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The Great War Presented by Dr. Victoria Belco, Portland State University.

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Presentation on theme: "The Great War Presented by Dr. Victoria Belco, Portland State University."— Presentation transcript:

1 The Great War Presented by Dr. Victoria Belco, Portland State University

2 Handouts The Road to WWI WWI lecture outline Aftermath of WWI

3 Three men in 1914 Vladimir Lenin Benito Mussolini Adolf Hitler

4 The Great Powers, 1914 Britain Germany France Russia Austro-Hungarian Empire Italy



7 The Road to WWI Moroccan crises Balkan crises and wars The assassination of Archduke Franz Ferdinand





12 Not that Franz Ferdinand

13 Archduke Franz Ferdinand

14 FF and wife Sophie

15 With family

16 With elephant in Ceylon

17 In Sarajevo, June 28, 1914

18 Gavrilo Princip

19 The shot

20 Arrest of Princip

21 Going to court

22 trial


24 Funeral of FF

25 The Assassination What did the Serbian government know? What did Germany know? What did Germany want? What would France do? What should Britain have done differently?

26 The July Crisis The “German memo” (“blank check”) Austrian demands (‘the ultimatum”) The Russian assurance Threats of mobilization and secret mobilization

27 Causes: External factors Alliance system Arms race War plans Great Power competition


29 Causes: Internal factors Nationalism Austria-Hungary: nationalities “problem” Russia France England Germany

30 What did “war” mean in 1914? “This is the hour we have yearned for” – “to Paris!” “A jolly little war” “To Berlin!” “We’ll be home by Christmas!”

31 What does “total war” mean?

32 Everyone does his/her “bit”



35 The Homefront

36 Women did their “bit” in traditional and non-traditional ways






42 Women ship builders 1918

43 London 1918

44 Women’s forestry corps, Britain 1918

45 Crane operators, Britain 1918

46 Coal heavers 1917

47 Brick-making factory

48 Munitions workers 1917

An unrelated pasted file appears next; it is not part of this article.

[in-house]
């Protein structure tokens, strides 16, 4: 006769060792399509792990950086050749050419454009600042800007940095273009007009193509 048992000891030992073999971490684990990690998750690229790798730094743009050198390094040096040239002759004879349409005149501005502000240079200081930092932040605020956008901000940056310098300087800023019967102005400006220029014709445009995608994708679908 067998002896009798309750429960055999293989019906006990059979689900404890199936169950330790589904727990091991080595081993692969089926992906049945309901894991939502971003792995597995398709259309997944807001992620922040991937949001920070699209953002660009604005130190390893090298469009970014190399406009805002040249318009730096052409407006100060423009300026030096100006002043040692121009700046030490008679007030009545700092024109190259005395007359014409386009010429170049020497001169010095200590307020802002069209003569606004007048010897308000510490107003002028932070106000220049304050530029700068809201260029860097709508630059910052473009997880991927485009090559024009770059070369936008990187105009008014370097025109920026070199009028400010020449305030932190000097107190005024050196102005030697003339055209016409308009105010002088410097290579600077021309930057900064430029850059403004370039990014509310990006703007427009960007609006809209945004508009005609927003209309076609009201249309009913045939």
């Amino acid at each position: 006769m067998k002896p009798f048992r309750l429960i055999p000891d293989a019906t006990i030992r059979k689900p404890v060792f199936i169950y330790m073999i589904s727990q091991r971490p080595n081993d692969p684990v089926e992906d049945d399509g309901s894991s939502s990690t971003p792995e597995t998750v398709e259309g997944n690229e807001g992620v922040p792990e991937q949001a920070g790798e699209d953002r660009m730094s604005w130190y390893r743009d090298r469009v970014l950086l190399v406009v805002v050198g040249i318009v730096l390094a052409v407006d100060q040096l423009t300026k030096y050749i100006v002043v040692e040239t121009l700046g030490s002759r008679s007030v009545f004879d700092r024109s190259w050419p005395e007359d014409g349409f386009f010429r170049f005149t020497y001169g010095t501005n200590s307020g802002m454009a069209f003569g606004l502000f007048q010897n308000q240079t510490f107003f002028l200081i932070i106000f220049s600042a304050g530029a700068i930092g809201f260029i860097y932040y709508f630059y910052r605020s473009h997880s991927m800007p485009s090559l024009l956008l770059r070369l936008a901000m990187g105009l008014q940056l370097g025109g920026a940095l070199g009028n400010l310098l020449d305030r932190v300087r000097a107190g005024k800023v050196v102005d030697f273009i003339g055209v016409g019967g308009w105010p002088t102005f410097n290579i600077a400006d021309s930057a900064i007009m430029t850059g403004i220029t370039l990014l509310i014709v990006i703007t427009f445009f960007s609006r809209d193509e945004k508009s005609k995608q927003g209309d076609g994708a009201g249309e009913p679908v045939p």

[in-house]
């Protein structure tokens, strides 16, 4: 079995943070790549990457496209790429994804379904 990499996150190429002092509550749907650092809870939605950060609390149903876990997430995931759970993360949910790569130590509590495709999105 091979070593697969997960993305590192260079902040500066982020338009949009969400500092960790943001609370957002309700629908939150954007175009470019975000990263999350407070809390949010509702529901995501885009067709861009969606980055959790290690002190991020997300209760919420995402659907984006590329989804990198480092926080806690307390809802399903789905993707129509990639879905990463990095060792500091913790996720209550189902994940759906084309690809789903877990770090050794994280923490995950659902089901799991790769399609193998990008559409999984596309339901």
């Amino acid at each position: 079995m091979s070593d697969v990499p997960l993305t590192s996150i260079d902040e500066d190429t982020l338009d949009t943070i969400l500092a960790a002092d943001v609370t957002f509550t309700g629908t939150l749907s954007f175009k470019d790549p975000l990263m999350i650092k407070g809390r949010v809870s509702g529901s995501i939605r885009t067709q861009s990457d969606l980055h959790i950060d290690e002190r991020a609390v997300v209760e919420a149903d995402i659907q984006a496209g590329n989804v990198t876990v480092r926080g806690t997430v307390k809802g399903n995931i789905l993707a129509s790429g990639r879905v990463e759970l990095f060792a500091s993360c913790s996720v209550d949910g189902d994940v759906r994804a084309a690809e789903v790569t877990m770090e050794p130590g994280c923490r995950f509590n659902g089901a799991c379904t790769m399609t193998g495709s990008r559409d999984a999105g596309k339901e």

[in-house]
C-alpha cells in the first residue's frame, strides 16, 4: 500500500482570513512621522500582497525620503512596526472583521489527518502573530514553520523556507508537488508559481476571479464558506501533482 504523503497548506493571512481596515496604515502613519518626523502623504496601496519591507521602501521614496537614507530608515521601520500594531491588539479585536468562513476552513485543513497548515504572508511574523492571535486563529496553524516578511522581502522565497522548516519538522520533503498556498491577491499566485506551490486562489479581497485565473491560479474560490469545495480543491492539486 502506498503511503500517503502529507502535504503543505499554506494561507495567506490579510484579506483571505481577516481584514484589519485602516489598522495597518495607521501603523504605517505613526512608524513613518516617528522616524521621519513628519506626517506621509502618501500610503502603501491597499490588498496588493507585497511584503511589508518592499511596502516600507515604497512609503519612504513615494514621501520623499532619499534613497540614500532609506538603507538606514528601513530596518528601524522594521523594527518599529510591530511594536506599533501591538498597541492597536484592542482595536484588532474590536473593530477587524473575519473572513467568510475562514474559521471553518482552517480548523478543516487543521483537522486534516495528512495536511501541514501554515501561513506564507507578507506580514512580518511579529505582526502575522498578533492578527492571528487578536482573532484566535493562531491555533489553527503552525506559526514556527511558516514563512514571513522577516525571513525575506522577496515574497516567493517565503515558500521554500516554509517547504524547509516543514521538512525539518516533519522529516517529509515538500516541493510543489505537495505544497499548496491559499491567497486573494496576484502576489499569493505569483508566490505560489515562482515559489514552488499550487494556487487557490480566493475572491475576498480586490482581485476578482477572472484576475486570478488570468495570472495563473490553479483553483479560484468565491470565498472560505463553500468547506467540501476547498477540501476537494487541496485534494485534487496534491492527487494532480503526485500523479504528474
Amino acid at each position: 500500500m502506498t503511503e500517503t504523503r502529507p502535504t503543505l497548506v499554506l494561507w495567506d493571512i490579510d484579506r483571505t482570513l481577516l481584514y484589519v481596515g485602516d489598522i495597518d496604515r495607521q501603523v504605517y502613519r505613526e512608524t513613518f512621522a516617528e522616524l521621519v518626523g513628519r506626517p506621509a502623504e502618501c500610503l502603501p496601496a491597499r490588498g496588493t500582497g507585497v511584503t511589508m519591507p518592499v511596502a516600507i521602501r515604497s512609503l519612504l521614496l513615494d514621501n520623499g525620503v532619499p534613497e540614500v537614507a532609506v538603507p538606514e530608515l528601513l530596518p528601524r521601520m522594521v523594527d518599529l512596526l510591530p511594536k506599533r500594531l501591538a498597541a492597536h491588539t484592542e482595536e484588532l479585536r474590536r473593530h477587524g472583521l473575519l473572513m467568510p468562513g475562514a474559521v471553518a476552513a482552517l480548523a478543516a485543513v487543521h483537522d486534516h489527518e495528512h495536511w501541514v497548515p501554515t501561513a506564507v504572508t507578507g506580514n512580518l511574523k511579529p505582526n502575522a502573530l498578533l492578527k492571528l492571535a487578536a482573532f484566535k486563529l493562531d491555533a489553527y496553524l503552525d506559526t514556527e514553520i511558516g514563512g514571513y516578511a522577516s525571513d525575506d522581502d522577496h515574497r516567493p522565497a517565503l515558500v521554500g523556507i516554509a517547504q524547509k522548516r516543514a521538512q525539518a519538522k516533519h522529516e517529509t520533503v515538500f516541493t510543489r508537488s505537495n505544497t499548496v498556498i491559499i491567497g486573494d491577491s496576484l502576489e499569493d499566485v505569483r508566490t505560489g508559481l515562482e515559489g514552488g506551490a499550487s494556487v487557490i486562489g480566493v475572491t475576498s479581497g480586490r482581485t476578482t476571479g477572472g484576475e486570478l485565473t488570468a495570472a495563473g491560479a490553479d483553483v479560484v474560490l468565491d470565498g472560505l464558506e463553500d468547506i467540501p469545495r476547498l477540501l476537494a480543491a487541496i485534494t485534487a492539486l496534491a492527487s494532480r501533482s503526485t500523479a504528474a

49 Encouraging Enlistment in Britain








57 Hating the Enemy



60 The Battlefront









69 John Singer Sargent: Gassed, painted 1919



72 The Zimmerma n telegram – January 1917



75 US Declared War on Germany April 6, 1917



78 Signing the Treaty of Brest-Litovsk: “no war, no peace”

79 Italian front


81 Wilfred Owen, Dulce et Decorum Est, (written c. October 1917-March 1918) Bent double, like old beggars under sacks, Knock-kneed, coughing like hags, we cursed through sludge, Till on the haunting flares we turned our backs And towards our distant rest began to trudge. Men marched asleep. Many had lost their boots But limped on, blood-shod. All went lame; all blind; Drunk with fatigue; deaf even to the hoots Of disappointed shells that dropped behind. GAS! Gas! Quick, boys!-- An ecstasy of fumbling, Fitting the clumsy helmets just in time; But someone still was yelling out and stumbling And floundering like a man in fire or lime.-- Dim, through the misty panes and thick green light As under a green sea, I saw him drowning. In all my dreams, before my helpless sight, He plunges at me, guttering, choking, drowning. If in some smothering dreams you too could pace Behind the wagon that we flung him in, And watch the white eyes writhing in his face, His hanging face, like a devil's sick of sin; If you could hear, at every jolt, the blood Come gargling from the froth-corrupted lungs, Obscene as cancer, bitter as the cud Of vile, incurable sores on innocent tongues,-- My friend, you would not tell with such high zest To children ardent for some desperate glory, The old Lie: Dulce et decorum est Pro patria mori.

82 London, November 11, 1918

83 NYC victory parade

84 Aftermath of WWI (“a jolly little war” / “we’ll be home by Christmas” / “to Paris!” / “to Berlin!” / “victory must be ours”) - US Civil War: 620,000 dead Battle of Gettysburg: over 51,000 casualties - Vietnam War: 50,000 US dead - World War I: @ 74 million men mobilized Allied armies: 48,000,000 mobilized; 18,000,000 casualties Central Powers: 25,500,000 mobilized; 12,400,000 casualties 8,500,000 men killed: about 6,000 per day for the 51 months, or the more than 1500 days, of the war (August 5, 1914 – November 11, 1918) 22,000,000 wounded (@ 7,000,000 permanently disabled) 12,600,000 dead from war-related causes - Battle of Verdun (February 1916-June 1916: “Bleed the French white”): France – more that 540,000 casualties (dead and wounded) 90,000 dead Germany – 430,000 casualties - Passchendaele (July 31-1917-November 1917): 245,000 British dead - Battle of the Somme (the Somme Offensive): 1,200,000 casualties Britain – 420,000 killed or wounded (60,000 the first day) 19,000 dead France – 200,000 killed or wounded Germany – 650,000 killed or wounded - Gallipoli: more than ½ of British Commonwealth forces (of 400,000) killed or wounded

85 F. Scott Fitzgerald, Tender is the Night (1934) “See that little stream,” he said. “We could walk to it in two minutes. It took the British a whole month to walk to it – a whole empire walking very slowly, dying in front and pushing forward behind. And another empire walked very slowly backward a few inches a day, leaving the dead like a million bloody rugs.”

86 Aftermath continued Paris Peace Conference 1919 Treaty of Versailles (signed June 28, 1919) – Polish Corridor – Limits to German military – Article 231: German war guilt clause – German reparations Creation of European “successor states” (esp. Poland, CZ, and Yugoslavia) League of Nations National debts in Europe Political, economic, and social instability in Europe Lenin, Mussolini, Hitler

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